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Blizzard’s ‘Overwatch’ Special Editions, Release Date, News, and Response to Fan Complaints About ‘Sexualized’ Pose

( [email protected] ) Mar 31, 2016 12:06 PM EDT
Blizzard, makers of World of Warcraft and Starcraft, are about to release another big video game franchise with Overwatch.  The game has a lot of publicity such as a new trailer, but here has been some complaints about a certain victory pose of a character named Tracer.  This is what is known about Blizzard's Overwatch release date as well as their special editions of the game with news of why the company took down a picture of Tracer.
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Blizzard, makers of World of Warcraft and Starcraft, are about to release another big video game franchise with Overwatch.  The game has a lot of publicity such as a new trailer, but here has been some complaints about a certain victory pose of a character named Tracer.  This is what is known about Blizzard's Overwatch release date as well as their special editions of the game with news of why the company took down a picture of Tracer.

According to The Guardian, Blizzard altered a sequence in Overwatch after fans complained that it needlessly sexualized a female character.  The issue in question was a character named Tracer that strikes a victory pose in which her posterior is proactively directed toward the camera.  This has now been taken down due to fan backlash.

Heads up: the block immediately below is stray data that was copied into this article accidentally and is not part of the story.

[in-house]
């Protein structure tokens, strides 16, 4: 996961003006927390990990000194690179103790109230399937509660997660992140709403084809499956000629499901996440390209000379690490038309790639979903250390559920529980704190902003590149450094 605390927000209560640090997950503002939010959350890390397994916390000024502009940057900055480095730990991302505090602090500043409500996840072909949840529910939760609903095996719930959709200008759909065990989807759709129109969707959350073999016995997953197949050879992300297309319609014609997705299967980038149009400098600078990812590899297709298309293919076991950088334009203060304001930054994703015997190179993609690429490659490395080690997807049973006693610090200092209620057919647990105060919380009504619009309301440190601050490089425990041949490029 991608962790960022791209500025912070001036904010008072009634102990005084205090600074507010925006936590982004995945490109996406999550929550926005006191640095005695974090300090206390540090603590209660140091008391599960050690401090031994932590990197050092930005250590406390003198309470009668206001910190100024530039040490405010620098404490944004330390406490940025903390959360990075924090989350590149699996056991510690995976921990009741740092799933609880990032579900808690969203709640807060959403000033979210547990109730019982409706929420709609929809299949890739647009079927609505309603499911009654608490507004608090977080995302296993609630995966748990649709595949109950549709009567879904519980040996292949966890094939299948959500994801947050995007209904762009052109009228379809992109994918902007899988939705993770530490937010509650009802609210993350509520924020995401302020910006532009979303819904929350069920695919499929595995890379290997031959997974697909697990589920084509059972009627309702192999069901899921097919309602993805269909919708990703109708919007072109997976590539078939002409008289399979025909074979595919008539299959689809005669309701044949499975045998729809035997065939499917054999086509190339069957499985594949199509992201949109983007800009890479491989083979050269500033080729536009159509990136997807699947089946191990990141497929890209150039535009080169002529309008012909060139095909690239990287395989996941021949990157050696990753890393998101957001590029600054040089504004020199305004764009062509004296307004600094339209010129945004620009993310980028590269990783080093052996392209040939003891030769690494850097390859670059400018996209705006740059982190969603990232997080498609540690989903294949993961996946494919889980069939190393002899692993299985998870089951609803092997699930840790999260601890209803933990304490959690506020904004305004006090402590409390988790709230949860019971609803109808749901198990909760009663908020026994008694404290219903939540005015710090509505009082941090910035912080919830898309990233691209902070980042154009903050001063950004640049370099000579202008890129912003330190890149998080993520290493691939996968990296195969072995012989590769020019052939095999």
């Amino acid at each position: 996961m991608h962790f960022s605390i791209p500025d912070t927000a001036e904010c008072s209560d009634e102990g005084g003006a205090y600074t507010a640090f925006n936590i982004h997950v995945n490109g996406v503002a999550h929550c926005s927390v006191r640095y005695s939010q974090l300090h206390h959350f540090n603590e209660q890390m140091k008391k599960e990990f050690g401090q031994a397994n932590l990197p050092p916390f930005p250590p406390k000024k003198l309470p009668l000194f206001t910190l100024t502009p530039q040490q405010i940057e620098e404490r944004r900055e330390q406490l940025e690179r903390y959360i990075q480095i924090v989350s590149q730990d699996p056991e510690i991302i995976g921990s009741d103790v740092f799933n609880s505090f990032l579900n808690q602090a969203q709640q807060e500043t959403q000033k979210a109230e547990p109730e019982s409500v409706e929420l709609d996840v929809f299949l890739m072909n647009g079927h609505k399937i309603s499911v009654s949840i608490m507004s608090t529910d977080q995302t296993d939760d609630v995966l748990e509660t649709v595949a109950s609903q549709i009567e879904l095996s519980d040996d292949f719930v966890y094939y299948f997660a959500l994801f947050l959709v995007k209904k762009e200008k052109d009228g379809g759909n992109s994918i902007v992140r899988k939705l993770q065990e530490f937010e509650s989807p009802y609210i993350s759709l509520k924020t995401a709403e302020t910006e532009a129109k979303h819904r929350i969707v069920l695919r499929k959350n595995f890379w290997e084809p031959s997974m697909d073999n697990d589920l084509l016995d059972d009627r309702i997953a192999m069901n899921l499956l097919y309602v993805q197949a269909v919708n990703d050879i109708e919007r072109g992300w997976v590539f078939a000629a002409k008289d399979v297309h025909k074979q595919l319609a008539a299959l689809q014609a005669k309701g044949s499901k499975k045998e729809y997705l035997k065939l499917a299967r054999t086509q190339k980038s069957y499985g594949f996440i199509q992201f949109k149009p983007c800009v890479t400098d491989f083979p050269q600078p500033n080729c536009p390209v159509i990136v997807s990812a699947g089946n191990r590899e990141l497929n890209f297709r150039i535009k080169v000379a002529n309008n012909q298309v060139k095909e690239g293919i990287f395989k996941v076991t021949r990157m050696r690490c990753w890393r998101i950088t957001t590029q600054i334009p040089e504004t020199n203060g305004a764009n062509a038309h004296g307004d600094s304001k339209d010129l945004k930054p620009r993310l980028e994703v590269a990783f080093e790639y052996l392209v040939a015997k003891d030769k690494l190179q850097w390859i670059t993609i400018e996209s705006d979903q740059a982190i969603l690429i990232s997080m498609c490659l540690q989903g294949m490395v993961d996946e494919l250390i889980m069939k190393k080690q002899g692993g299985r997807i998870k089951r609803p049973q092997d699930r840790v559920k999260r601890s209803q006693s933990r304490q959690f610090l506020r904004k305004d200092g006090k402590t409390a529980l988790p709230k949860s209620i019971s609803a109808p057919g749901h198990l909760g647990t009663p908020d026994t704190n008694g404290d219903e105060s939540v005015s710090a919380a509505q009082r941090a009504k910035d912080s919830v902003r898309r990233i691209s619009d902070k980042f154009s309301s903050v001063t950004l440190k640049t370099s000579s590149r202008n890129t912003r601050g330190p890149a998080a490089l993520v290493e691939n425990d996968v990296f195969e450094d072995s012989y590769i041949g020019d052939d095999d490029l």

It is interesting that even though the game is not released yet, several fans saw that the pose Tracer struck was inconsistent to her established character from the game's current publicity.  Blizzard's Jeff Kaplan then responded to the complaints, saying that the pose was an error.  Kaplan responded: "we'll replace the pose.  We want everyone to feel strong and heroic in our community.  The last thing we want to do is make someone feel uncomfortable, under-appreciated, or misrepresented."

Some have criticized Kaplan's move, saying that Blizzard is helping with censorship.  However, a lot of video games have featured highly sexualized women as characters, in poses that are more provocative than empowering.  Specifically games from Japan have a history of altering content for westernized versions of their games, like with the altering of a female character for Nintendo's Xenoblade Chronicle X.   

Kaplan has stated that Blizzard wasn't happy with the original pose, and "the pose had been called into question from an appropriateness standpoint by players in our community did help influence our decision - getting that kind of feedback is part of the reason we're holding a closed beta test - but it wasn't the only factor.  We made the decision to go with a different pose in part because we shared some of the same concerns, but also because we wanted to create something better."

It is a good sign when fans are starting to complain about hypersexualized female characters in a game, and it shows that video games are not made for sexual power fantasies.  There is another complaint about Overwatch as WCCF Tech says that there is a petition to remove guns from the game.  Considering that guns are part of the gameplay of Overwatch (and most video games), that could be a tall order for Blizzard. 

Overwatch is planned for a release on May 24, 2016 on Windows, PlayStation 4, and Xbox One.  It is available for pre-purchase on the Overwatch site, with the basic edition with pre-purchase bonuses like a Noire Skin for Widowmaker and early access to the Overwatch Open Beta, 21 heroes, and some Iconic environments like King's Row in London, the Temple of Anubis, and more for $39.99. The Overwatch Origins Edition comes with the same but includes some in-game goodies as well as 5 Origin Skins including Overgrown Bastion, Security Chief Pharah, Strike-Commander Morrison, Blackwatch Reyes, and Slipstream Tracer.   This is priced at $59.99.